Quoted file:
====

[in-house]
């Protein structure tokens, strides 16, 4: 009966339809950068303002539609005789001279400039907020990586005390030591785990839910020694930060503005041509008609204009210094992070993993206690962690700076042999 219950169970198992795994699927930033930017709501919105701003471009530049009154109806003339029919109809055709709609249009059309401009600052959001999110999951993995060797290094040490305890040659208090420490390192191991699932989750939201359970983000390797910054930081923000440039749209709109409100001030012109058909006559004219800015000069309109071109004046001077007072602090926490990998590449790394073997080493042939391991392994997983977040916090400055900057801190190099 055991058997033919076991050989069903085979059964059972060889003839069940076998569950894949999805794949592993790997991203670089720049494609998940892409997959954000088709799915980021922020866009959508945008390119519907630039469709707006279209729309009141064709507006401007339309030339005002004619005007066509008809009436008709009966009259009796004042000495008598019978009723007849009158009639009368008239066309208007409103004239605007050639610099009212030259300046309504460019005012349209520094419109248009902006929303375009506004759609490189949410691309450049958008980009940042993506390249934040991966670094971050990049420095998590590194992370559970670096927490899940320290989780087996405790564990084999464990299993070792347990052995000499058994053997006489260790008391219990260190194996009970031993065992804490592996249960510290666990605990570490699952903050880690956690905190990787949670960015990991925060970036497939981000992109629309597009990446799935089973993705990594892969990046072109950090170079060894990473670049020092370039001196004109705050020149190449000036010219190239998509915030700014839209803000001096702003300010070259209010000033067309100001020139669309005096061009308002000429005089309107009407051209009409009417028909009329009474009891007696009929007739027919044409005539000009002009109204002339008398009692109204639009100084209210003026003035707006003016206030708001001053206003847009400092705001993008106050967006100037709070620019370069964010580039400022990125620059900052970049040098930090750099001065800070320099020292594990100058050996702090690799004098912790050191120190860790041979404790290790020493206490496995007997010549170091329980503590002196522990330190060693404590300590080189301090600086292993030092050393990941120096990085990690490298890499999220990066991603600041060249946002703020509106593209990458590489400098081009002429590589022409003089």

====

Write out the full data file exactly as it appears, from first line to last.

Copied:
[in-house]
């Protein structure tokens, strides 16, 4: 009966339809950068303002539609005789001279400039907020990586005390030591785990839910020694930060503005041509008609204009210094992070993993206690962690700076042999 219950169970198992795994699927930033930017709501919105701003471009530049009154109806003339029919109809055709709609249009059309401009600052959001999110999951993995060797290094040490305890040659208090420490390192191991699932989750939201359970983000390797910054930081923000440039749209709109409100001030012109058909006559004219800015000069309109071109004046001077007072602090926490990998590449790394073997080493042939391991392994997983977040916090400055900057801190190099 055991058997033919076991050989069903085979059964059972060889003839069940076998569950894949999805794949592993790997991203670089720049494609998940892409997959954000088709799915980021922020866009959508945008390119519907630039469709707006279209729309009141064709507006401007339309030339005002004619005007066509008809009436008709009966009259009796004042000495008598019978009723007849009158009639009368008239066309208007409103004239605007050639610099009212030259300046309504460019005012349209520094419109248009902006929303375009506004759609490189949410691309450049958008980009940042993506390249934040991966670094971050990049420095998590590194992370559970670096927490899940320290989780087996405790564990084999464990299993070792347990052995000499058994053997006489260790008391219990260190194996009970031993065992804490592996249960510290666990605990570490699952903050880690956690905190990787949670960015990991925060970036497939981000992109629309597009990446799935089973993705990594892969990046072109950090170079060894990473670049020092370039001196004109705050020149190449000036010219190239998509915030700014839209803000001096702003300010070259209010000033067309100001020139669309005096061009308002000429005089309107009407051209009409009417028909009329009474009891007696009929007739027919044409005539000009002009109204002339008398009692109204639009100084209210003026003035707006003016206030708001001053206003847009400092705001993008106050967006100037709070620019370069964010580039400022990125620059900052970049040098930090750099001065800070320099020292594990100058050996702090690799004098912790050191120190860790041979404790290790020493206490496995007997010549170091329980503590002196522990330190060693404590300590080189301090600086292993030092050393990941120096990085990690490298890499999220990066991603600041060249946002703020509106593209990458590489400098081009002429590589022409003089």